3) It's a good thing now and then for kids to have time with their dad's with Mom out of the way. The child/father relationship is different than the one they share with their mothers. But since Mom is often the more hands-on parent, Dad can feel a little pushed out of the way at times. He may not do things exactly how you do them while you are gone, but the kids will have a great time. Remember that old Bill Cosby comedy routine? "Dad is great! Gives us the chocolate cake."   No worries...they'll survive.

4)  There can be a bit of relentlessness in the life of a mother. Repetitive tasks and constant demands. Carpools and meals to be prepared. Diapers and dishes. Laundry. Homework. Pretty much dawn to dark day after day. It's all good, but can be physically and mentally exhausting. A little R and R  can help ward off depression and anxiety and resentment. Getting some extra sleep and a little break in the same routine is critical now and then. I am a better Mom when I take the time to recharge my own personal batteries from time to time. Even the long plane ride sounds restful. Hours and hours with no one asking me anything except "peanuts or pretzels?" Bliss!

5) Going away helps you appreciate coming home all the more. As nice as the vacation will be I will miss seeing the faces of my loved ones every day. Will wonder often what they are doing. I'll miss them. And be just as excited to be on my way home as I am to be leaving now. I'll return with some fun stories and pictures and European candy to share! They have already put in their requests.

I'm going to try to keep up with the blogs this week, but if my posts are a little more sporadic than usual I hope you will understand. The Sistine Chapel calls my name!! Au Revoir!

Wednesday, March 23, 2011

Car Chats With Teens

Our 1986 Jeep Grand Wagoneer

Talking to teenagers can be challenging to say the least. They have long since outgrown the notion that you know much about anything, so they don't always come to you for advice like they used to. When you kindly try to offer your wisdom they often have the audacity to call it "nagging."   They will be gone for the whole evening, but when you ask how it was you hear "ok."  Ask what they did, "nothing." If they seem upset you may feel inclined to ask what is the matter, but be careful because that can sometimes backfire. Whatever the problem was can quickly become your fault. It's a volatile time of life, so even if they were very open the day before they may be guarded today. Communication can become very strained as they push the boundaries and exert their independence and this tension can spill over into ordinary conversation. They may seem far more interested in talking to their friends than to you. Take heart. All of this is fairly normal and won't last forever. So how do you stay connected, instill lessons and express love when their eyes glaze over the minute you begin to speak?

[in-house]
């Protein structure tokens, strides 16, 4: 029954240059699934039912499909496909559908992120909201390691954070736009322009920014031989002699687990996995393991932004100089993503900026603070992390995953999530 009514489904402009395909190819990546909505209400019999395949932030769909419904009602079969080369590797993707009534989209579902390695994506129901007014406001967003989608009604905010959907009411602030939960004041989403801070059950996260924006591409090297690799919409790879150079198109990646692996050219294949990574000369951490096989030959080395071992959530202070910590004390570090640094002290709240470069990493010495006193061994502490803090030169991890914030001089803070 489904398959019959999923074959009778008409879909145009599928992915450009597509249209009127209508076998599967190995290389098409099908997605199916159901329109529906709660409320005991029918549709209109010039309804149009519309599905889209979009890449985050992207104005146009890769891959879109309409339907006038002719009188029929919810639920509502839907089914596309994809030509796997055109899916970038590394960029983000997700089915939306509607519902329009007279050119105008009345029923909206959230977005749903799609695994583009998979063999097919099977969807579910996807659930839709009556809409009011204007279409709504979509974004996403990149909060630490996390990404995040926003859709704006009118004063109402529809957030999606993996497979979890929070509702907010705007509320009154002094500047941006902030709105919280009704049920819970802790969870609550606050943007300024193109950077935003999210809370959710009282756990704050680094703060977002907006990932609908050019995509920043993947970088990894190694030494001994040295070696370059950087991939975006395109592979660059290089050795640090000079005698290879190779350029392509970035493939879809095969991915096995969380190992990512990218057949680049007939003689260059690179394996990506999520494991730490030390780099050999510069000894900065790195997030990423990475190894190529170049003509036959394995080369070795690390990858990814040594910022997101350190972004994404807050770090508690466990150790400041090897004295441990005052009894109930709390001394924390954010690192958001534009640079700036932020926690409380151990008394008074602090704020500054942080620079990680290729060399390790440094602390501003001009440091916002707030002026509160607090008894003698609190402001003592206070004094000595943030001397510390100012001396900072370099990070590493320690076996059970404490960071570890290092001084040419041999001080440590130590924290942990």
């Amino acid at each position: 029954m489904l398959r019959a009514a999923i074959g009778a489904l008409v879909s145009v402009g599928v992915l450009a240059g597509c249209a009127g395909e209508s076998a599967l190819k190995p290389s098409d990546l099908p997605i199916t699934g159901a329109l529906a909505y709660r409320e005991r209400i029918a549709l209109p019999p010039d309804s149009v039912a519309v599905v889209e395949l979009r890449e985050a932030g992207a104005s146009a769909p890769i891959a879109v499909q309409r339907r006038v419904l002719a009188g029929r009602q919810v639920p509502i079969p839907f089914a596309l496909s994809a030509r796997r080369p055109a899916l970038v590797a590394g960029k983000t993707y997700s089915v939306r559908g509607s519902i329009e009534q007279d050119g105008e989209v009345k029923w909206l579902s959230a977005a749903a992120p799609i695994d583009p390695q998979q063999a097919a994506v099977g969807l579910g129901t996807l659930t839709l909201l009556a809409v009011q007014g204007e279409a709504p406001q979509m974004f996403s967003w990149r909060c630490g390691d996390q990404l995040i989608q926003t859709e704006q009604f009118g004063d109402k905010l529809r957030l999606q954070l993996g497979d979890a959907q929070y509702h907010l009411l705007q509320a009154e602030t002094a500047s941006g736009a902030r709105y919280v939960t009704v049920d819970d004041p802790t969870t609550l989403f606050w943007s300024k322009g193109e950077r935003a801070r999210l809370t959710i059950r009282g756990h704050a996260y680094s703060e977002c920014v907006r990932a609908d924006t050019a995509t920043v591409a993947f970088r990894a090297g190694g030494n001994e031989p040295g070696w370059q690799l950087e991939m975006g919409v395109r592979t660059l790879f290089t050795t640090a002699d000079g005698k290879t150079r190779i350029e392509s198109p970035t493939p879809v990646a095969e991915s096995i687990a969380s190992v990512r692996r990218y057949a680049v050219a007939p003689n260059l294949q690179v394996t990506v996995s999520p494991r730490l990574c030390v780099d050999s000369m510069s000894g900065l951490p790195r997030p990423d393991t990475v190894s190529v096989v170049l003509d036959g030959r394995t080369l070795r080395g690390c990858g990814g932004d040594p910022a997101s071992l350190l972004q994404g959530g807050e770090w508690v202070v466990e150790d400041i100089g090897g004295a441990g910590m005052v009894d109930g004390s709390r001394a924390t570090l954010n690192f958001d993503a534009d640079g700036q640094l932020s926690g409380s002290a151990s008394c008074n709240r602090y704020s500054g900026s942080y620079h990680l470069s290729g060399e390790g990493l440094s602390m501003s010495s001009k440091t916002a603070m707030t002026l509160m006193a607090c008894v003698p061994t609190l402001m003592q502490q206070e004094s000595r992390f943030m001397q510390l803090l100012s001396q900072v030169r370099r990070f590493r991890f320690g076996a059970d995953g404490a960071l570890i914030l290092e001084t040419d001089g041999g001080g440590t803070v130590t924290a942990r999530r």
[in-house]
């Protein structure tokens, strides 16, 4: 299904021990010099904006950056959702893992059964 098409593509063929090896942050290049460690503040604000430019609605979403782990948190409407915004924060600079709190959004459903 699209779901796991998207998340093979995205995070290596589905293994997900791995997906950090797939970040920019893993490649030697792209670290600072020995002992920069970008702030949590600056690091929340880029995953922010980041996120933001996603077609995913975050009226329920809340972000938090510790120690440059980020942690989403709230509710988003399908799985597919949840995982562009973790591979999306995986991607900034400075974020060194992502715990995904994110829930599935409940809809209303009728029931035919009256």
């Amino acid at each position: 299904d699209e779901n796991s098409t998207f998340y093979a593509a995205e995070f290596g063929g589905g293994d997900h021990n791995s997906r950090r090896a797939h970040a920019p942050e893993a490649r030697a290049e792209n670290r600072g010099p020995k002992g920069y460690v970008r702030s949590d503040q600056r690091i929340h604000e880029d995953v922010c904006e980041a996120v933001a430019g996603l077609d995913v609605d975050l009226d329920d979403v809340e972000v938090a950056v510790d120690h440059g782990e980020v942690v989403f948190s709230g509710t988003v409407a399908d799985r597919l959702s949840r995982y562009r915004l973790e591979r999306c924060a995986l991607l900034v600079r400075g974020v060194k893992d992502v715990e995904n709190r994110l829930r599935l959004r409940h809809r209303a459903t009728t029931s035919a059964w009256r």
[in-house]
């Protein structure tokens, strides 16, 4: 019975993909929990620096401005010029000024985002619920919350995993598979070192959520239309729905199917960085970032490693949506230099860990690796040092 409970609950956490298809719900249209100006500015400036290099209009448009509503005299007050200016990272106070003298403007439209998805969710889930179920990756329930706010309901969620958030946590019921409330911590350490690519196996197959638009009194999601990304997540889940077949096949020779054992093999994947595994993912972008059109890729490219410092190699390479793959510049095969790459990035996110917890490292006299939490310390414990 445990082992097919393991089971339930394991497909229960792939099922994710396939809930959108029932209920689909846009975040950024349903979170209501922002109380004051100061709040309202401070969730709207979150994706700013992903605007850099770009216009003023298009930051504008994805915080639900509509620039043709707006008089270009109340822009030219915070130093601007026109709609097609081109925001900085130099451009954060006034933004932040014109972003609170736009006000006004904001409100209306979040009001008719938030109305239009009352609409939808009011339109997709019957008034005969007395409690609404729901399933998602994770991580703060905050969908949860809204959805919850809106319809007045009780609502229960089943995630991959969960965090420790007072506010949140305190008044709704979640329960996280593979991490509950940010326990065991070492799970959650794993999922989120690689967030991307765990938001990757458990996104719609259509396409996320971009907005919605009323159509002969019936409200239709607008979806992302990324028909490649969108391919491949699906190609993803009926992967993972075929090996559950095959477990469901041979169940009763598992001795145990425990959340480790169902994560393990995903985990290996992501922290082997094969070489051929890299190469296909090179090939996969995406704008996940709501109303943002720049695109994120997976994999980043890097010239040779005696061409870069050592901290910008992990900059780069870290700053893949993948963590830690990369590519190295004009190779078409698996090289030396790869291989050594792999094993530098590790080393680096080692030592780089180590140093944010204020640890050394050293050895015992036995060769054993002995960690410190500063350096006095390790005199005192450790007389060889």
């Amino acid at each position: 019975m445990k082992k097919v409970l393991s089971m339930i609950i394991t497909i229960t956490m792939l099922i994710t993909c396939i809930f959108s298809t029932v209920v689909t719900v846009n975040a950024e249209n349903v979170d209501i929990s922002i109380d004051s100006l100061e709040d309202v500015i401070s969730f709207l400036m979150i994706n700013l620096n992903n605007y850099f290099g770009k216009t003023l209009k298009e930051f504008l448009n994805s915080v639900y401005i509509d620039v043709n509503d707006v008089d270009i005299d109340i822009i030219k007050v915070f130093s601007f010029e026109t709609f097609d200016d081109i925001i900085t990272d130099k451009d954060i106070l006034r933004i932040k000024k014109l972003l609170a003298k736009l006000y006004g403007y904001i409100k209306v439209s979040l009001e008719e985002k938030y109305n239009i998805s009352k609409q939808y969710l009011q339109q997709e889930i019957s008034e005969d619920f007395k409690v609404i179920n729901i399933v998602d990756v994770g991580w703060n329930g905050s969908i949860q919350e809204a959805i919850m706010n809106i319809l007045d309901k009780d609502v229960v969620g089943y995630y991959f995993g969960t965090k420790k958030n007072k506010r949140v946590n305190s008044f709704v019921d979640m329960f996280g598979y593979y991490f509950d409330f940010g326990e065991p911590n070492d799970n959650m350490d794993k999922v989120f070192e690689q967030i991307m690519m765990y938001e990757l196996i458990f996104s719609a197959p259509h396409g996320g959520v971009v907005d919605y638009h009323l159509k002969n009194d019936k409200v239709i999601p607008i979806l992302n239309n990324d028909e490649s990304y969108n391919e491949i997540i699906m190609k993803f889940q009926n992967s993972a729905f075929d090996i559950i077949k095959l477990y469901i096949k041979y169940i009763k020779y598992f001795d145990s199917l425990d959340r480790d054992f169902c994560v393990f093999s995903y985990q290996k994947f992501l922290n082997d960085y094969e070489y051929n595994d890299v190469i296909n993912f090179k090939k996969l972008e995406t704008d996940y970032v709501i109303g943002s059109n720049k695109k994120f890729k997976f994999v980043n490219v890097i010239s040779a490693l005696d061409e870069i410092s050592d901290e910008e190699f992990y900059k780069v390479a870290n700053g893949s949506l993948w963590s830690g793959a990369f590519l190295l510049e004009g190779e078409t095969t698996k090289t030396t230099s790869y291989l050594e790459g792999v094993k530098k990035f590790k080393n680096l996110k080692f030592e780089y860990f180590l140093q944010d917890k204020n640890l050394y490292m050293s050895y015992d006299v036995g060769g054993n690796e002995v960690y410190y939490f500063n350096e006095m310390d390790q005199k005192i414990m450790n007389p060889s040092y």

Having dealt with four teenagers of my own so far, I have learned a lesson that seems to work every time. Teenagers open up and talk in the car better than anywhere else. I'm not an expert, but I have my theories as to why this is. Teens are fairly self conscious and defensive generally. So if you say to them, "Hey let's talk" their guard immediately goes up as they wonder what you intend to lecture them about this time. But if you invite them to go to the store with you that is totally non threatening, so they are feeling more open. Talking in the car is also nice because it is less direct. Eye contact is wonderful, but can overwhelm a teen if they have something to tell you that they are embarrassed about. Or if they aren't sure how you will react. Not staring straight at them and having scenery to focus on can provide just enough buffer that they feel braver sometimes. In the car you have them all to yourself for awhile. If you can avoid their natural instinct to blast the music at high volume, it is uninterrupted conversation time.  Let them play the music if they wish. That in itself can loosen them up.  Just play it softly enough to hear each other over the din. Don't tackle issues head on. I have found it works better to chit chat about mundane things until you have rapport built up. Then try to ask questions that do not lend themselves to one word answers. Rather than say, "how was school today?"  try, "What's one good thing and one bad thing that happened at school today?"    Then pause long enough to really hear their answer before charging on to make your point.

Another great teen car tip...be the driver whenever you can to groups of your teenagers friends. Then just be quiet and listen carefully.   They actually often forget you are there and you will be amazed how much you will learn as they talk to each other. Never use this information against them later or they will think of you as spying on them. Just tuck it away as information about your son or daughter that can help you know them better.

Teenagers get a bad rap I think as surly rude creatures. They can be at times, but they are also quite delightful. It is an age of great confusion and anxiety and change for them. Sometimes they don't talk much just because they really don't know what to do or say. Or they are pondering deep thoughts about life. Seriously. Often I learn more from them than the other way around. And sometimes hanging out with them in silence is ok too. But you will be surprised if you consistently invite them along on errands or find other opportunities to be alone in the car how often they will open up and start talking. Having a hard time getting them to join you...how about offering to let them drive? Yes it's terrifying (but that is another post for another day)